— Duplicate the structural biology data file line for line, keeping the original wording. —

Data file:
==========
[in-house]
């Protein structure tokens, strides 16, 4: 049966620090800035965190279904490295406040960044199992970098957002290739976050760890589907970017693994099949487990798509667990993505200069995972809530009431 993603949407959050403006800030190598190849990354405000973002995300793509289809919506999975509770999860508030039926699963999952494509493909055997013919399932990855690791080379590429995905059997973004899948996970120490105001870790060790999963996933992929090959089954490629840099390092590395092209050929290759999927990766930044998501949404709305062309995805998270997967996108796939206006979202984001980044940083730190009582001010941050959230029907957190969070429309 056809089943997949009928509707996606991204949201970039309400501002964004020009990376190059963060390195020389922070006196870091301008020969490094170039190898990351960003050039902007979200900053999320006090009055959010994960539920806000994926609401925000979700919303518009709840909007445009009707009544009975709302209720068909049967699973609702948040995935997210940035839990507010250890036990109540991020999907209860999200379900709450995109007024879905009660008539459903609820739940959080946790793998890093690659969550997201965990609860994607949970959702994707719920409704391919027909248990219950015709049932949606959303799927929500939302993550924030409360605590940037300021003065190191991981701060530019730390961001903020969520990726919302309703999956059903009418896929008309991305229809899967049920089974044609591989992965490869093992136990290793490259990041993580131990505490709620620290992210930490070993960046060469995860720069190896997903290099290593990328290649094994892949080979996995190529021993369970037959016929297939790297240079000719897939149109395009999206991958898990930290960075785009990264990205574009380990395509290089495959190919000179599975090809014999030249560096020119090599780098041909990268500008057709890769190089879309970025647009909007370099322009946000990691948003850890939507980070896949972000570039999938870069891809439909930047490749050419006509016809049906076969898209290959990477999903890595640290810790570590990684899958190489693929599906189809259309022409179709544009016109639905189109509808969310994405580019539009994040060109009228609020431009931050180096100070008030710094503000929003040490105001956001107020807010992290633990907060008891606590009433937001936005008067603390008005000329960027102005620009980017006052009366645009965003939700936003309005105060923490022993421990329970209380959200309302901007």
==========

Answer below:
[in-house]
């Protein structure tokens, strides 16, 4: 049966620090800035965190279904490295406040960044199992970098957002290739976050760890589907970017693994099949487990798509667990993505200069995972809530009431 993603949407959050403006800030190598190849990354405000973002995300793509289809919506999975509770999860508030039926699963999952494509493909055997013919399932990855690791080379590429995905059997973004899948996970120490105001870790060790999963996933992929090959089954490629840099390092590395092209050929290759999927990766930044998501949404709305062309995805998270997967996108796939206006979202984001980044940083730190009582001010941050959230029907957190969070429309 056809089943997949009928509707996606991204949201970039309400501002964004020009990376190059963060390195020389922070006196870091301008020969490094170039190898990351960003050039902007979200900053999320006090009055959010994960539920806000994926609401925000979700919303518009709840909007445009009707009544009975709302209720068909049967699973609702948040995935997210940035839990507010250890036990109540991020999907209860999200379900709450995109007024879905009660008539459903609820739940959080946790793998890093690659969550997201965990609860994607949970959702994707719920409704391919027909248990219950015709049932949606959303799927929500939302993550924030409360605590940037300021003065190191991981701060530019730390961001903020969520990726919302309703999956059903009418896929008309991305229809899967049920089974044609591989992965490869093992136990290793490259990041993580131990505490709620620290992210930490070993960046060469995860720069190896997903290099290593990328290649094994892949080979996995190529021993369970037959016929297939790297240079000719897939149109395009999206991958898990930290960075785009990264990205574009380990395509290089495959190919000179599975090809014999030249560096020119090599780098041909990268500008057709890769190089879309970025647009909007370099322009946000990691948003850890939507980070896949972000570039999938870069891809439909930047490749050419006509016809049906076969898209290959990477999903890595640290810790570590990684899958190489693929599906189809259309022409179709544009016109639905189109509808969310994405580019539009994040060109009228609020431009931050180096100070008030710094503000929003040490105001956001107020807010992290633990907060008891606590009433937001936005008067603390008005000329960027102005620009980017006052009366645009965003939700936003309005105060923490022993421990329970209380959200309302901007």